4. A. Fast (2020). Fast, large area multiphoton exoscope (FLAME) for macroscopic imaging with microscopic resolution of human skin. Sci Rep, Vol. 10, No. 1, p. 18093, www.doi.org/10.1038/s41598-020-75172-9.

5. M. Balu et al. (2020). University of California, Irvine, assignee. Imaging platform based on nonlinear optical microscopy for rapid scanning large areas of tissue. U.S. Patent Application Number 10,595,770 B22020. U.S. Patent and Trademark Office.

6. S. Abeytunge et al. (2011). Rapid confocal imaging of large areas of excised tissue with strip mosaicing. J Biomed Opt, Vol. 16, No. 5, p. 050504, www.doi.org/10.1117/1.3582335.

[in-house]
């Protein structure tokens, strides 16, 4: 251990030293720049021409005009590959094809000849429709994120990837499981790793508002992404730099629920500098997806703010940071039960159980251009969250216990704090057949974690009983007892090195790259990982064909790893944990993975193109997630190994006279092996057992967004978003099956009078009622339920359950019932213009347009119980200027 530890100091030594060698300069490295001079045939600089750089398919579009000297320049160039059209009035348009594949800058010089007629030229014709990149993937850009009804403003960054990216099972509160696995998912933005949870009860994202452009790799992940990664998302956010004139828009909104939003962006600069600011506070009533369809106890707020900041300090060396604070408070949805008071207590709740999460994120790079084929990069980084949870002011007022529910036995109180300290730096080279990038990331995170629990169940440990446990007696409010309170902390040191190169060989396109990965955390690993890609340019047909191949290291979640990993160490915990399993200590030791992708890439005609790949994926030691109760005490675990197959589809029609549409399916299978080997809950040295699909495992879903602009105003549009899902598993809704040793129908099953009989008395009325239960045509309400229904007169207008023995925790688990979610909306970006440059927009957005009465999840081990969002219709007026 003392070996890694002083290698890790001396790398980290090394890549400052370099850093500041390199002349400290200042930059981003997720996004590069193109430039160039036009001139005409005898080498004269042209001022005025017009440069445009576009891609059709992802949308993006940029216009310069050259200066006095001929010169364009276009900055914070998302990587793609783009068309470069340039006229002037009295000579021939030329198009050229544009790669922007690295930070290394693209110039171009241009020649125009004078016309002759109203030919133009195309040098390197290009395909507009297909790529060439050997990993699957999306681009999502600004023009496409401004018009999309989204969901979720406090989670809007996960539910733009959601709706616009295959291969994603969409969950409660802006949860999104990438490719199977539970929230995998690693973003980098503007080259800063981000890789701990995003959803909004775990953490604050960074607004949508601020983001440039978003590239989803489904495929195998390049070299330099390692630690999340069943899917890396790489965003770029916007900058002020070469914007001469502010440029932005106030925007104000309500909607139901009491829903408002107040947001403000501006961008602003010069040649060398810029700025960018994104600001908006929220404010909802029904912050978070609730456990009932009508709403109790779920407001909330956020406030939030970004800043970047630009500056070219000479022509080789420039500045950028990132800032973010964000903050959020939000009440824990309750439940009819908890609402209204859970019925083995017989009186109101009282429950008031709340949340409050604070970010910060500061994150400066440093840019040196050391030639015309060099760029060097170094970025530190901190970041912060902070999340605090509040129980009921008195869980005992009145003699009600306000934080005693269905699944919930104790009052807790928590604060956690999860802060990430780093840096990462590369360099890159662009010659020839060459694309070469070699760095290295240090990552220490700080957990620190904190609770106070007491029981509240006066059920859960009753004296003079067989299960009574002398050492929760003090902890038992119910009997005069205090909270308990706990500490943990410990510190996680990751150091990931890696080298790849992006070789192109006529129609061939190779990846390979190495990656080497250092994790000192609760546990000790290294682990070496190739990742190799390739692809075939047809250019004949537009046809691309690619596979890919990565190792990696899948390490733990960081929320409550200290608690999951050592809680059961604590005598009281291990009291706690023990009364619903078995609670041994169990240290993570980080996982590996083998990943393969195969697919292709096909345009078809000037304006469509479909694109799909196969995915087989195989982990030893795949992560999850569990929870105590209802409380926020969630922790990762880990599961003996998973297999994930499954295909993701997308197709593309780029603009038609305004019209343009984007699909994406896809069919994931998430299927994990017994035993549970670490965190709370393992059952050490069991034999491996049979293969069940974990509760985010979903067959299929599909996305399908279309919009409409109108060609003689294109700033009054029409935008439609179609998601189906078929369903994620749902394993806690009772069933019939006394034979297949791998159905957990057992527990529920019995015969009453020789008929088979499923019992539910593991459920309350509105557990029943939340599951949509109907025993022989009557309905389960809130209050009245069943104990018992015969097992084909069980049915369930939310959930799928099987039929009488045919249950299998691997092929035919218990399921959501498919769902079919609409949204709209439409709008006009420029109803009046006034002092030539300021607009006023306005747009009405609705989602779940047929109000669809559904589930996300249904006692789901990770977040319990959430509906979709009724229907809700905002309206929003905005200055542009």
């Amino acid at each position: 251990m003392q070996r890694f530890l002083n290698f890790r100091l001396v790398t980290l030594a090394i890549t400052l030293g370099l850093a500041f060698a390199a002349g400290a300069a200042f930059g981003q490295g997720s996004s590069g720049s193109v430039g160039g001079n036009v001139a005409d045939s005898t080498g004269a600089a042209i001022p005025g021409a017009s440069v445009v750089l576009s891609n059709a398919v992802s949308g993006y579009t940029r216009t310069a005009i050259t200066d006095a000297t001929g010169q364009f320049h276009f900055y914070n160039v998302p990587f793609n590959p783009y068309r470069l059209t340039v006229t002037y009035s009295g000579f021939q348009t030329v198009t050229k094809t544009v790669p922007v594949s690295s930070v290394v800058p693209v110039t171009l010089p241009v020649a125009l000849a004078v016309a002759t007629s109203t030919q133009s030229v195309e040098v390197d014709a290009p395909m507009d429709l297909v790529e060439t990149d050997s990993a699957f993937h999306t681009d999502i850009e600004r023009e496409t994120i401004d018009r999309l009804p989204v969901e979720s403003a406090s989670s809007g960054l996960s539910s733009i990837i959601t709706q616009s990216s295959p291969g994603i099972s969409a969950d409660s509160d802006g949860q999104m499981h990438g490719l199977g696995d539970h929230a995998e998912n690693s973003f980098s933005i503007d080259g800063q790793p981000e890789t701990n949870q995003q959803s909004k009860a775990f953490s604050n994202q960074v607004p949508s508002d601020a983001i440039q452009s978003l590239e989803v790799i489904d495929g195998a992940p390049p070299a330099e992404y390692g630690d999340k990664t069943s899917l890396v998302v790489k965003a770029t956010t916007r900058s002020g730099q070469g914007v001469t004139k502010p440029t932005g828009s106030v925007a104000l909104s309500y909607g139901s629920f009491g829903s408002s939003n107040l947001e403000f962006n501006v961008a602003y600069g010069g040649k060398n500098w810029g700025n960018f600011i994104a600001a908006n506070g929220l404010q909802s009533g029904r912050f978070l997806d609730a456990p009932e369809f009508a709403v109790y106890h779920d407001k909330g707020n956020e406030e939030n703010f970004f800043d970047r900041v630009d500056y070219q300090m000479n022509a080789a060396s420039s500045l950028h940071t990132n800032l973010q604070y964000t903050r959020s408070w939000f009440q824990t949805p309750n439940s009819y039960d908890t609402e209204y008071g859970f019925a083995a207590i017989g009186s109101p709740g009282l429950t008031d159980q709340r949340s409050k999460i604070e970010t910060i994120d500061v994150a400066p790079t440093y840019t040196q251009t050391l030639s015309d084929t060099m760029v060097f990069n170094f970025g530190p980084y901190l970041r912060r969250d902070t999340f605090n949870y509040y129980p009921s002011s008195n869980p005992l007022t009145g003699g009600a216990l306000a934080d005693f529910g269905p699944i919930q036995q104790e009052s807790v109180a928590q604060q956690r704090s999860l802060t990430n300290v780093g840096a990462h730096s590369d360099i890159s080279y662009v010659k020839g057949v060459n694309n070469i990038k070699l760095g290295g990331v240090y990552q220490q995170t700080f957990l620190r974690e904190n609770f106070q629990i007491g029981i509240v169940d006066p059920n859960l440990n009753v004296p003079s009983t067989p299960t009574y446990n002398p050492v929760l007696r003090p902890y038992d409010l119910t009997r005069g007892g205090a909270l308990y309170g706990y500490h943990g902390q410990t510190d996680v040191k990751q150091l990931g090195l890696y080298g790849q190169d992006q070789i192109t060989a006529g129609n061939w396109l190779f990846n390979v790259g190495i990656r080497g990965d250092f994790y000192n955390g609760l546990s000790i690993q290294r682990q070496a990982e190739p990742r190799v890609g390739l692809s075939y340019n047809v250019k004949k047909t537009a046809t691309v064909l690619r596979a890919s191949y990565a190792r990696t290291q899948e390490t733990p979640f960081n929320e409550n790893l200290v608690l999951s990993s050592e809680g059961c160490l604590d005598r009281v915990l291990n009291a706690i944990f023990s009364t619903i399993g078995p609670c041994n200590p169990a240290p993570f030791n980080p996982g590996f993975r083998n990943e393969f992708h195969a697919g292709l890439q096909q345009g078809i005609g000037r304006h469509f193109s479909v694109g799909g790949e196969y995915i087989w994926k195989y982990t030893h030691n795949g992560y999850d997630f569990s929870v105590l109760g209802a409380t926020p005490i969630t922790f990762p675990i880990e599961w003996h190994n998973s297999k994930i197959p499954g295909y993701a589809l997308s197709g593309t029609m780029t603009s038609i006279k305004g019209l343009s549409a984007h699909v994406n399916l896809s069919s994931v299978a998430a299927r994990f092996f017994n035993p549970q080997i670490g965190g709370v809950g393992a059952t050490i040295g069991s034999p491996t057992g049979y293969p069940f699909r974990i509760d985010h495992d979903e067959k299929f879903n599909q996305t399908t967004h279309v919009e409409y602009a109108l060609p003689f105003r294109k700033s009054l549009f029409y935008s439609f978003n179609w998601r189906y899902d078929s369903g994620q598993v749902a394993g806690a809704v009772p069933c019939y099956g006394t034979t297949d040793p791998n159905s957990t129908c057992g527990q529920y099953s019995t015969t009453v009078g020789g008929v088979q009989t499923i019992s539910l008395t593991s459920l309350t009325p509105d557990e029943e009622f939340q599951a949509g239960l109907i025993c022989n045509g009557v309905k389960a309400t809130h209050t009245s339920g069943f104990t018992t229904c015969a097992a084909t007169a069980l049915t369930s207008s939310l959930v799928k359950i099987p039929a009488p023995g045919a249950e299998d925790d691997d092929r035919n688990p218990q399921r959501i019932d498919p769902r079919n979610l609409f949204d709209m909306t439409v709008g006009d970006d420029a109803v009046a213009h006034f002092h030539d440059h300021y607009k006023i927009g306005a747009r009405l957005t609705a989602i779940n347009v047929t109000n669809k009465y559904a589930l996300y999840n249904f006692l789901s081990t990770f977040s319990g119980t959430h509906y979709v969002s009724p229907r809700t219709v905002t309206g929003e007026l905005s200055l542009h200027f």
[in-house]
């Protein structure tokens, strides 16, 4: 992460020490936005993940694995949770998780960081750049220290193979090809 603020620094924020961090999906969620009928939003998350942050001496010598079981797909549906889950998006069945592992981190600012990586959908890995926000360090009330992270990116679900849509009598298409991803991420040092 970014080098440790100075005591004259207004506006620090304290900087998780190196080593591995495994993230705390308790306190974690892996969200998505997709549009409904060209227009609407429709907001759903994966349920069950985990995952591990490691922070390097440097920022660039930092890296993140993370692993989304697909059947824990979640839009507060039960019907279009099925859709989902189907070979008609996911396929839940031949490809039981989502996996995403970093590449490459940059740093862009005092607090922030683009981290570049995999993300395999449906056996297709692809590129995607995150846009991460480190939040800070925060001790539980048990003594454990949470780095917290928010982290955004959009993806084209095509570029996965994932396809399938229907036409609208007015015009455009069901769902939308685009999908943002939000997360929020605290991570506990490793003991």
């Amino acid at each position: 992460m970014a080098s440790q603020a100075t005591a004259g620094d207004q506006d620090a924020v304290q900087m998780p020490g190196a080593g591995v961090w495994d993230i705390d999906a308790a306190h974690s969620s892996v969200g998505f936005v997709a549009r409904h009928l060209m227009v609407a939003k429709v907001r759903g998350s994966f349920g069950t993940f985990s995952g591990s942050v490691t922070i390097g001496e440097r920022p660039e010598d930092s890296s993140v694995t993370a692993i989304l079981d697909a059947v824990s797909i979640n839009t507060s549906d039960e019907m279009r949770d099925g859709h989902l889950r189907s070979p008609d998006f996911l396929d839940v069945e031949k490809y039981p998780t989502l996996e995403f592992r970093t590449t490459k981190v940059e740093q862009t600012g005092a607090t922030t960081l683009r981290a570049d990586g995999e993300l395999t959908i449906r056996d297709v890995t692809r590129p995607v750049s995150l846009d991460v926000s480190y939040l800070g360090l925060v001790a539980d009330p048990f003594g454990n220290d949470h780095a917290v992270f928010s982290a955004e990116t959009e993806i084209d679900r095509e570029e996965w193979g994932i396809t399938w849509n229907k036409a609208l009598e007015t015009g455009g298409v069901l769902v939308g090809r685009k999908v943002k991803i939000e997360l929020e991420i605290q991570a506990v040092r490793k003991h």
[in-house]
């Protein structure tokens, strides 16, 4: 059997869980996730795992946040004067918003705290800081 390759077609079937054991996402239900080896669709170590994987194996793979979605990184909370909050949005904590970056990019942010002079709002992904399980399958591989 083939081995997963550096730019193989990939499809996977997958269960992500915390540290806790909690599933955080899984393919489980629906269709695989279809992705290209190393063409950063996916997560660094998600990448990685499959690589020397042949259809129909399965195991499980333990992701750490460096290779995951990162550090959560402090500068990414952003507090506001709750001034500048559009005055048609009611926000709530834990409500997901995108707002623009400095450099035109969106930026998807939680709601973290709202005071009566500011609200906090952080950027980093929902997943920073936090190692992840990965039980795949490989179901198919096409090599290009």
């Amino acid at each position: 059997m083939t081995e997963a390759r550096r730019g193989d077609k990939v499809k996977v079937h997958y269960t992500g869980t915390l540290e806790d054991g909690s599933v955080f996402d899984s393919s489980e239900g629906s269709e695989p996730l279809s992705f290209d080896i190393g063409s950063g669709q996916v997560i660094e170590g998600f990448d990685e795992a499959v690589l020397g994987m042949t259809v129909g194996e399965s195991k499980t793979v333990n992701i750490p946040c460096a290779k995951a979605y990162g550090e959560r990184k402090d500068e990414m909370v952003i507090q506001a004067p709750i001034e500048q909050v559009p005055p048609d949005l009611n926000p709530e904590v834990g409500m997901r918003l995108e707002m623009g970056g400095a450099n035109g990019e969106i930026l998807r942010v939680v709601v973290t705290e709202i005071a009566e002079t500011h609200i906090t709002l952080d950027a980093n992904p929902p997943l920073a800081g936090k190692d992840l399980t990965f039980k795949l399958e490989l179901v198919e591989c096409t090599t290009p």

7. M. Weigert et al. (2018). Content-aware image restoration: pushing the limits of fluorescence microscopy. Nat Methods, Vol. 15, No. 12, pp. 1090-1097, www.doi.org/10.1038/s41592-018-0216-7.

BioPhotonics
Jan/Feb 2022
GLOSSARY
second-harmonic generation
A process whereby two fields of the same optical frequency interact in a nonlinear material to produce a third field, which has a frequency twice that of the two input fields.
BiophotonicsflourescenceimagingmedicineMicroscopymultiphoton microscopysecond-harmonic generationtwo-photon-excited fluorescenceNADHFADelastinkeratinmelaninfemtosecond fiber lasersCalmar Lasercontent-aware image restorationtime-correlated single-photon countingFeatures